James Wines, Artist, Writes in Support of "Greenwood Pond: Double Site"


On February 18, 2024, James Wines wrote the following letter to the Des Moines Art Center (DMAC) Director Kelly Baum concerning plans to demolish Greenwood Pond: Double Site, a site-specific installation by the internationally acclaimed leader of the land art movement, Mary Miss, commissioned for the Art Center’s permanent collection. The work, which opened in 1996, is in a diminished condition with some sections fenced off, suggesting the DMAC has not fulfilled its contractual obligation to “reasonably protect and maintain” the work. The Cultural Landscape Foundation (TCLF) is calling for the DMAC to reverse it demolition decision and, instead, to engage in meaningful consultations with the artist and others to find a solution that restores the artwork and develops a long-term, ongoing maintenance plan. 




Dear Director Baum,     

I am writing to join a very large portion of the arts community that protests the removal of Mary Miss’s Greenwood Pond environmental sculpture in the Des Moines Art Center collection.  Naturally, everyone I have spoken to about this strange decision has voiced adamant objections; but, I wanted to write you personally to propose a very basic argument against this potential destruction in an institutional context.     

There is no need to offer further support for the importance of Mary as a major American artist, with a formidable reputation in her chosen focus on art in the environment.  Case in point, given the larger picture of today’s earth-centric responsibilities, the just-concluded 2024 Davos World Economic Forum, has declared that attention to this issue is the most important challenge in the world today.  So, on a very basic level, I would think that any Des Moines-based institution would want to be associated with an environmental initiative.  Secondly, this problem is related to the entire culture-based purpose of your museum.  The question is why would the Des Moines Art Center steadfastly preserve all of the art inside its walls as being of precious value, while totally abandoning a major art work just because it is outside?  I am sure any of your curators would experience apoplexy over one small scratch on an object in the collection; so why is an environmental presence deemed worthless?  On multiple levels this is an ethical/aesthetic question that gnaws away at every value the Art Center is supposed to represent and uphold in perpetuity.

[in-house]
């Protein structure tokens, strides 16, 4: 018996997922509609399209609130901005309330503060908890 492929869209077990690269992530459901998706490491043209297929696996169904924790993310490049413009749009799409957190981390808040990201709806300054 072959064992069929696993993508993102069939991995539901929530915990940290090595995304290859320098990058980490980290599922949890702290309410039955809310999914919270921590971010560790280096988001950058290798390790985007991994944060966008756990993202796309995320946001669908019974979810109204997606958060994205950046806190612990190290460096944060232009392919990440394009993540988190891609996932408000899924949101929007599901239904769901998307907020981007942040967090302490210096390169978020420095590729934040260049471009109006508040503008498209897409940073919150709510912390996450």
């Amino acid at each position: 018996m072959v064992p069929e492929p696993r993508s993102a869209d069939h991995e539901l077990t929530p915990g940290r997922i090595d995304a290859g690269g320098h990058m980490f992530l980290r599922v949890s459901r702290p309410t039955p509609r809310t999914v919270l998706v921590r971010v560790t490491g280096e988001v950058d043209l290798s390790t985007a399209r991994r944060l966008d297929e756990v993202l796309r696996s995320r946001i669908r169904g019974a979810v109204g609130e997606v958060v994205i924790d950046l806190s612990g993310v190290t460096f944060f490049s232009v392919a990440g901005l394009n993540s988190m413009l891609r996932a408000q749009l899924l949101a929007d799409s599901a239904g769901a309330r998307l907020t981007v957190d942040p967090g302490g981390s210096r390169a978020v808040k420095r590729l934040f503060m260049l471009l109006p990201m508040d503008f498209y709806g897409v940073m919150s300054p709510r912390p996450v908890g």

I rest my case.  I hope that the De Moines Art Center will do everything possible to assure preservation of the Mary Miss ‘Double Site’ and, hopefully, understand the symbolic and contextual importance of more environmental art installations in the future.   

Best regards, 

James Wines

President and Creative Director of SITE


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